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Factor X Featured

7:00pm EDT January 31, 2007

Excellent teachers make themselves progressively unnecessary, and that is what Monica Navarro strives to do when developing her staff. “I give assignments and expect performance,” says Navarro, a principal at law firm Frank, Haron, Weiner and Navarro. “But I also provide the tools and support needed to get the job done. I believe in the Socrates method, which involves asking questions rather than giving answers. Most of the time, people have the solutions inside of them. They just need a little help uncovering them.”

Smart Business spoke with Navarro about how she teaches and challenges her staff.

Q: What qualities do you look for when hiring?

I look for a basic set of academic and professional achievement, but the Factor X is essential. Factor X basically means emotional intelligence.

I would choose a job candidate with astute people skills over a person with stronger academic achievements. I am convinced this is the most critical long-term predictor of success.

Gauging emotional intelligence requires careful interviewing. Does the applicant engage others at a personal level? Do they show maturity in communications and a balanced viewpoint?

When interviewing, I watch for warning signs that emotional intelligence may be deficient; for example, defensiveness or unease when the applicant is required to move outside his or her comfort zone. I look for a fundamental likability, because personality is a tremendous asset in most businesses, including ours. People want to work with those they enjoy being around.

The interview process is a critical time to determine how the applicant will be perceived by customers and in a negotiation situation.

Q: How do you train employees?

I provide a combination of formal and one-on-one training. Formal training includes seminars and workshops designed to strengthen skills.

One-on-one training is a little more complex. I always give associates tasks appropriate for their skill level and beyond to promote professional growth. It’s important not to give assignments that are outside the ballpark. This can blow their confidence.

But every project should push them a little beyond what they might see as their limits. It’s a balancing act.

I’m communicative with my associates — generous with praise but straightforward when work is not up to par. I help staff grow by asking the right questions. The end goal is to move the associates to a point that they can identify issues and fix them independently.

Q: How do you balance work and personal lives?

I feel very strongly about striking the right balance between work and other aspects of life. Without the proper balance, your outlook can become skewed and one-dimensional.

The best way to achieve balance is to operate efficiently. There are only so many hours in the day, so find a way to use time on the job wisely. You cannot do this without both discipline and a plan.

At the end of the day, I always, one, take inventory of what has been done, and two, determine what needs to be done tomorrow. Having this list keeps me in control and in charge of my work day.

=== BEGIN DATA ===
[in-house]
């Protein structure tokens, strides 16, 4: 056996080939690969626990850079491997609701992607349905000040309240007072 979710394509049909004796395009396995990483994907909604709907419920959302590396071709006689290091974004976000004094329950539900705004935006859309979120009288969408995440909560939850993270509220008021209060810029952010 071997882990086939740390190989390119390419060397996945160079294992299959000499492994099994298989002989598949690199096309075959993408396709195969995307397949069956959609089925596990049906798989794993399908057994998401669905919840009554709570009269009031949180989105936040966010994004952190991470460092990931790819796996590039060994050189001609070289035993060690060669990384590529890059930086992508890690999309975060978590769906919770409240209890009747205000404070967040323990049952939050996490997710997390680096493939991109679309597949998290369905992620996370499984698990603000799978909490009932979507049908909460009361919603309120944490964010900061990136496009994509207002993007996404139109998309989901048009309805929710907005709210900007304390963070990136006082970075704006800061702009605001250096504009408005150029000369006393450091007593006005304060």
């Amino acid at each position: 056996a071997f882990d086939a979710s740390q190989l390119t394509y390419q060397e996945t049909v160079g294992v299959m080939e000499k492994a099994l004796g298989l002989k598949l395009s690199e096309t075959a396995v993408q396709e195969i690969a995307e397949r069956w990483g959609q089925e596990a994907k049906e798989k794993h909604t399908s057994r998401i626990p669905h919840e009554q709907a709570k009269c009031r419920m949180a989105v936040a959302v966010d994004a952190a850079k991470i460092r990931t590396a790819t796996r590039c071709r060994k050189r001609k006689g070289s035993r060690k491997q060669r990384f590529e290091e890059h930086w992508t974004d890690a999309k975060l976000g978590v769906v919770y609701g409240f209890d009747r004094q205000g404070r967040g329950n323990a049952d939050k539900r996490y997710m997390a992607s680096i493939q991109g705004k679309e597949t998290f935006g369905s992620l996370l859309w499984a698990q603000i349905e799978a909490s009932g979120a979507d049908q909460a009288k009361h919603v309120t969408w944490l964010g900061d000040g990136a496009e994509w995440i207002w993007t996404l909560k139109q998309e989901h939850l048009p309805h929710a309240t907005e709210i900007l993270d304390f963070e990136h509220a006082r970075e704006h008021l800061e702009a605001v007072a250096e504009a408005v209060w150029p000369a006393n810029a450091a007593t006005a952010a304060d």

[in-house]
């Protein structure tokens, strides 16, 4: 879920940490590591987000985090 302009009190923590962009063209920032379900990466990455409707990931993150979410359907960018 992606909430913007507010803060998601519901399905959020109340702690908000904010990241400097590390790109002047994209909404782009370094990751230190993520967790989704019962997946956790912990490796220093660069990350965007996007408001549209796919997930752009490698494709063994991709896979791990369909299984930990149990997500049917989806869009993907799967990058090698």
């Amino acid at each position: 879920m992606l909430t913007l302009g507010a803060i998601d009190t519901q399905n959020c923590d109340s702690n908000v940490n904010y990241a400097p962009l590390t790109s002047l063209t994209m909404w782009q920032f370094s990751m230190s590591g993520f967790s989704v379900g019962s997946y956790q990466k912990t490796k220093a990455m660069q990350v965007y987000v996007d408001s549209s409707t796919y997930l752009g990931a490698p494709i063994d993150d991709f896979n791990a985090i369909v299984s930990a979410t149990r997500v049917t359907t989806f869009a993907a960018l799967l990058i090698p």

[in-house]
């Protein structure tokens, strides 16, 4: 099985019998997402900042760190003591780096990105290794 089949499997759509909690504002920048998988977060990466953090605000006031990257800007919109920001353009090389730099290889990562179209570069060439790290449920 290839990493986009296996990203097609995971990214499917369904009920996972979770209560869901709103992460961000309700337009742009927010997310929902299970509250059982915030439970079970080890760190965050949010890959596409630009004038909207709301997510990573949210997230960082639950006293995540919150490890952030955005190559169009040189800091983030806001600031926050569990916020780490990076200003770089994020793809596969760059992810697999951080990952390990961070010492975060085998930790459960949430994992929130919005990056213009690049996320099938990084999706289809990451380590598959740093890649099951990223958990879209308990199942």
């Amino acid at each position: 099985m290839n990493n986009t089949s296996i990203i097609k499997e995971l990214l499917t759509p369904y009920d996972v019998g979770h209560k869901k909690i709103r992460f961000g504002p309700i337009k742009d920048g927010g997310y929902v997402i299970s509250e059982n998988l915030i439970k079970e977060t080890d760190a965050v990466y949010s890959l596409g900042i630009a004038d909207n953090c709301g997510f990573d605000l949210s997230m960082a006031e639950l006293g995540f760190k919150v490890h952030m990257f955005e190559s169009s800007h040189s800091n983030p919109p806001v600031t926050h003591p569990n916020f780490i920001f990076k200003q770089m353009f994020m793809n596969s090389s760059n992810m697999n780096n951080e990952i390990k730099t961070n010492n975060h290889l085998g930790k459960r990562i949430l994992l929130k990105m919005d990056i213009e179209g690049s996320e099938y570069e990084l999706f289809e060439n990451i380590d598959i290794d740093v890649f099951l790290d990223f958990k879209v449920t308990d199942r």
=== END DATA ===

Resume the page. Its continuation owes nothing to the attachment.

Also, to the best of my ability, I avoid bouncing from project to project. Being reactive can result in a considerable amount of wasted time. Every time you get pulled off of one task and on to another, it takes several minutes to mentally get back to the place you were before. If this happens several times a day, it could mean losing an hour of precious work time.

Finally, you must devote the appropriate amount of time to every project. I could easily spend two weeks writing a brief. I could fine-tune it, and the end product would be flawless. But if I realistically only have half a day to get it done, I need to maintain the proper focus and pace.

Q: How do you deal with fluctuations in your industry?

Managing fluctuations requires two skills: diversifying and planning. Overly specialized employees are vulnerable to changes in the economy or consumer demands. Having a wide breadth of expertise allows employees to be more limber and efficient. As one sector goes down, another invariably goes up. Every organization needs to anticipate, monitor and be prepared for shifts in demand.

Trend forecasting is important in the planning process. It’s dangerous to get so focused on the day-to-day demands of the business that you lose sight of what is coming tomorrow.

Q: How do you measure success?

My idea of success is much deeper than a fat paycheck. I think those who measure success in dollar signs are actually poor people. Success includes rising up to your potential, tackling every job with tenacity and 100 percent effort, and sleeping well at night with a clear conscience.

Do the right thing, and success will fall into place. People — both employees and clients — will stick with you. Harmony and a sense of balance will be generated. You will have the unique privilege of getting paid for something you love to do. That’s success.

HOW TO REACH: Frank, Haron, Weiner and Navarro, (248) 952-0400 or www.fhwnlaw.com